For the Cyrillic letter Ї, see Yi (Cyrillic)
. For the homographic Greek letter, see ϊ
Ï, lowercase ï, is a symbol used in various languages written with the Latin alphabet; it can be read as the letter I with diaeresis or I-umlaut.
In Afrikaans, Catalan, Dutch, French, Galician, Welsh, Southern Sami, and occasionally English, ⟨ï⟩ is used when ⟨i⟩ follows another vowel and indicates hiatus (diaeresis) in the pronunciation of such a word—that is, it indicates that the two vowels are pronounced in separate syllables, rather than together as a diphthong or digraph. For example, French maïs (IPA: [ma.is], maize); without the diaeresis, the ⟨i⟩ is part of the digraph ⟨ai⟩: mais (IPA: [mɛ], but). The letter is also in Dutch Oekraïne (pronounced [ukraːˈinə], Ukraine), and English naïve ( or ).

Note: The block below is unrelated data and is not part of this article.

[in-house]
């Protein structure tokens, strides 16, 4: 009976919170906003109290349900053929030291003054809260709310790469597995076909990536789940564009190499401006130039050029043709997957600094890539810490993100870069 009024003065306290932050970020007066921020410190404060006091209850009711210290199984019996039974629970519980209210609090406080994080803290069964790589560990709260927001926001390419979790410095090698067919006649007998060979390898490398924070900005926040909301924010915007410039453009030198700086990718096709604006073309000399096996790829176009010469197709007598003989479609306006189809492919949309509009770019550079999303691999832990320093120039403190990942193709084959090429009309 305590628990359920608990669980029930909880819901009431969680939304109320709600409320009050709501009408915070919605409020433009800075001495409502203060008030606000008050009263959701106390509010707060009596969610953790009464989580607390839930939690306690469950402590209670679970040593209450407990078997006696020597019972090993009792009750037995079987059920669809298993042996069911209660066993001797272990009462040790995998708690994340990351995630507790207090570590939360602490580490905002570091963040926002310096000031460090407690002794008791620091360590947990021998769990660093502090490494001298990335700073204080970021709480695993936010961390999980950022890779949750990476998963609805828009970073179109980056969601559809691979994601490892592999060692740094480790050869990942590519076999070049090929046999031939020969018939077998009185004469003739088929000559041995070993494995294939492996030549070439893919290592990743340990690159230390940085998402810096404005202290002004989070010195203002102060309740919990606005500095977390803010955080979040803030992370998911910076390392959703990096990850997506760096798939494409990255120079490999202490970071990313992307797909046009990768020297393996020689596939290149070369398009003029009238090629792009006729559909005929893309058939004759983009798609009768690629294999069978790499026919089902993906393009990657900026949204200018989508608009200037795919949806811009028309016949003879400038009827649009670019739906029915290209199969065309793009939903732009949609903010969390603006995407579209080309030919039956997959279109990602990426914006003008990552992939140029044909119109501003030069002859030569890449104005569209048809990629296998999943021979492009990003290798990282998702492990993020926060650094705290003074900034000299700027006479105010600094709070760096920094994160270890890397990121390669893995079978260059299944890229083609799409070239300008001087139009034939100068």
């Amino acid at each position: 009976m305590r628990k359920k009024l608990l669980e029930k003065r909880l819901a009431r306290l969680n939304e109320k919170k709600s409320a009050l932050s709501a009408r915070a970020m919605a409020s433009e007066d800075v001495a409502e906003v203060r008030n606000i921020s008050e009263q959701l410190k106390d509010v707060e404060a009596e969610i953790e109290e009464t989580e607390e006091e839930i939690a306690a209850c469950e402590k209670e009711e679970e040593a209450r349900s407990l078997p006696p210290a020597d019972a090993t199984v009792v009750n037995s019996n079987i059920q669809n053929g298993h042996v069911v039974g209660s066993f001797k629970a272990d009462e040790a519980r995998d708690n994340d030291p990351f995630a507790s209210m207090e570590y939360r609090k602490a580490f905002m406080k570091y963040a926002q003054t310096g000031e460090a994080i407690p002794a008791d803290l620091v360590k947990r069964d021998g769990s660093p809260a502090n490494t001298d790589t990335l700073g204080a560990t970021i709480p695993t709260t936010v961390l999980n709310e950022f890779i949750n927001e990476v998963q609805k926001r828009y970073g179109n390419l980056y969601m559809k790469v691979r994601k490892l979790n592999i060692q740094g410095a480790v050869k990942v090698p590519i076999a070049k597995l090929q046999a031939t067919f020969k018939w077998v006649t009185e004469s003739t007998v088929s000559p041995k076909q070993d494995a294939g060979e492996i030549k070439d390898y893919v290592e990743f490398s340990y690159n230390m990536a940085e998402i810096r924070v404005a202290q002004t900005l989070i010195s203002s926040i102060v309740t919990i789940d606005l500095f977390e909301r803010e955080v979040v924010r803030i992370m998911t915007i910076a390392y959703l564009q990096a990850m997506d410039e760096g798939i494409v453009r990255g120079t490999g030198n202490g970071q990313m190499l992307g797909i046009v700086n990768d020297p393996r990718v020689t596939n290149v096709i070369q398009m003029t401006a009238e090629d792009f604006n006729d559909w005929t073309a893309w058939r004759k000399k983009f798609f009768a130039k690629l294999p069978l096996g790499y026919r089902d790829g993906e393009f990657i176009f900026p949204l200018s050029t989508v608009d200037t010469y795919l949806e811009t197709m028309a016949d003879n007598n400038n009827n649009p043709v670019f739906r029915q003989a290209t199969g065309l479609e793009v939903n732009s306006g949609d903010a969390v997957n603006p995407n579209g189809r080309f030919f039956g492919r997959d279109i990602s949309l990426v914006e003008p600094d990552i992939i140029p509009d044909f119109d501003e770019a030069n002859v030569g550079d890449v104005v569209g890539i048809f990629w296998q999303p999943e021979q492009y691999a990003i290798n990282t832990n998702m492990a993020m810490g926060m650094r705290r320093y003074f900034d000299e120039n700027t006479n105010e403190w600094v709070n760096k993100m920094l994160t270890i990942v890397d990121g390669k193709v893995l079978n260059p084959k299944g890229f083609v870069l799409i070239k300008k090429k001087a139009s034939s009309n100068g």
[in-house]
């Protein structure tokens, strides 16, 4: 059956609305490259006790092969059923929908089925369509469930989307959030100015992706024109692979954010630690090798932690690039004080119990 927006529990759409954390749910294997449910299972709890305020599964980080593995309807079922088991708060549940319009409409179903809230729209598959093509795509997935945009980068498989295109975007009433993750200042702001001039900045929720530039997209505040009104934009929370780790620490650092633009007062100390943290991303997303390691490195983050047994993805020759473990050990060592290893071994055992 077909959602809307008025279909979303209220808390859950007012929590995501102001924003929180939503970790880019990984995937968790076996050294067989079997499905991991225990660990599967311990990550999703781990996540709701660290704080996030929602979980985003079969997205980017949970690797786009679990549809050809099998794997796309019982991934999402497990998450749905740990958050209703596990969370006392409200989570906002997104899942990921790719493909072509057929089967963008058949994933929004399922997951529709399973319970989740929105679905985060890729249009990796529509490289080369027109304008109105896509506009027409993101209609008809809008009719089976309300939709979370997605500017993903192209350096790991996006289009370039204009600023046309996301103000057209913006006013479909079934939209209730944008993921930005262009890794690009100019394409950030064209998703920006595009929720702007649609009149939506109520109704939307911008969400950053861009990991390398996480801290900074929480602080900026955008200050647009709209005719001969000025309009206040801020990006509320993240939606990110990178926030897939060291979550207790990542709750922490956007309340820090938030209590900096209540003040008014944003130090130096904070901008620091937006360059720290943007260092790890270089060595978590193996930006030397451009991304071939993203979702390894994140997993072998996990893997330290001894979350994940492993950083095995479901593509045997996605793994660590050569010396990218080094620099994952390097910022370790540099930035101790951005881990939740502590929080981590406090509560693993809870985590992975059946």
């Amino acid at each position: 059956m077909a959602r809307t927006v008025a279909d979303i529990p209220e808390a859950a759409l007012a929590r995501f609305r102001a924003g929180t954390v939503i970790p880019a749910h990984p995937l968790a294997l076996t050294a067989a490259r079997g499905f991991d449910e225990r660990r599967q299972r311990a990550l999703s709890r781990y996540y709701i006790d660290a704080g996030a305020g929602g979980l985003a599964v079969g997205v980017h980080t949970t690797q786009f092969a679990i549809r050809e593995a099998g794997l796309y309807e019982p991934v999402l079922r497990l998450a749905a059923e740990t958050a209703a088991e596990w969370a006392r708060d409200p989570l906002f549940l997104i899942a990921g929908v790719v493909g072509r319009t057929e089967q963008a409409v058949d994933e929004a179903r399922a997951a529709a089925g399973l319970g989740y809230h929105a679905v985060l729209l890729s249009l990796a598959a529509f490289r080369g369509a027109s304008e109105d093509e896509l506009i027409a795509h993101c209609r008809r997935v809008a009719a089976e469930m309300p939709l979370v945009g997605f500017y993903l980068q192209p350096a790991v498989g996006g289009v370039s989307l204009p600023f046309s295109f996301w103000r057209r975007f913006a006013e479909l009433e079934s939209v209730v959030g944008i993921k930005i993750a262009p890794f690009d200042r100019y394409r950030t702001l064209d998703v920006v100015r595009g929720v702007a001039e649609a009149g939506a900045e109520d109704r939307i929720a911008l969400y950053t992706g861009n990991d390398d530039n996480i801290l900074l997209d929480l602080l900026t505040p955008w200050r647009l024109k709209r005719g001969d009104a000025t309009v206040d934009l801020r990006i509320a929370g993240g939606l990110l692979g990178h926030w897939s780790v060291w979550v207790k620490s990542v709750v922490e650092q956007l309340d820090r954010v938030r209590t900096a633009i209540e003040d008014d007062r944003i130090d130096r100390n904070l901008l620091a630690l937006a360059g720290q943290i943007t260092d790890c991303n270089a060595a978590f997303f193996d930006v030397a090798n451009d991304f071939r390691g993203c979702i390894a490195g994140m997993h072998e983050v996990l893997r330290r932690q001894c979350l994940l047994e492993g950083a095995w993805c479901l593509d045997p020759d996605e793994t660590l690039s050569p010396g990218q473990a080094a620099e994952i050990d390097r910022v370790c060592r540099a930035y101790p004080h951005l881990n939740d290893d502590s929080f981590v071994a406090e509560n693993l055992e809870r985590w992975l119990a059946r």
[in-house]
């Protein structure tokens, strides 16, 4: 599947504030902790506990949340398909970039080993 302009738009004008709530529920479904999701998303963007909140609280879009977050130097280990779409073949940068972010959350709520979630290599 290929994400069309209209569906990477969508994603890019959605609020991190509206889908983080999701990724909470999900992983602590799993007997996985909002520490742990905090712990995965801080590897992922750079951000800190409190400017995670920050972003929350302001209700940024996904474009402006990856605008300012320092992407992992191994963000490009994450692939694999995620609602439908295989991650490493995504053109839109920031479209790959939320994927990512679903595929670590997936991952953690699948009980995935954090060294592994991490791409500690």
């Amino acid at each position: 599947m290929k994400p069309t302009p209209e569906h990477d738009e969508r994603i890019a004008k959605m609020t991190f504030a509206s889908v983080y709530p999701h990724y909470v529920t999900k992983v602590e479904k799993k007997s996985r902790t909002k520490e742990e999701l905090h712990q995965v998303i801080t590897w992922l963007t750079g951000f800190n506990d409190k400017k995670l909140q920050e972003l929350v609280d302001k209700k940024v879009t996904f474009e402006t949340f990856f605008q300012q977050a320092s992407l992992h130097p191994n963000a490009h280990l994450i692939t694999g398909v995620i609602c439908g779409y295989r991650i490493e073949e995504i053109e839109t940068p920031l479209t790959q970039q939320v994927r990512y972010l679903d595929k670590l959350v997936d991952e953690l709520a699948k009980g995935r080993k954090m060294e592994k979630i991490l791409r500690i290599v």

In scholarly writing on Turkic languages, ⟨ï⟩ is sometimes used to write the close back unrounded vowel /ɯ/, which in standard modern Turkish orthography is written as the dotless i ⟨ı⟩. The back neutral vowel reconstructed in Proto-Mongolic is sometimes written ⟨ï⟩.
In the transcription of the languages of the Amazon, ï is used to represent the high central vowel [ɨ].
- ^ Marcel Erdal, A Grammar of Old Turkic, Handbook of Oriental Studies 3, ISBN 9004102949, 2004, p. 52
- ^ Juha Janhunen, ed., The Mongolic Languages ISBN 0415681545, p. 5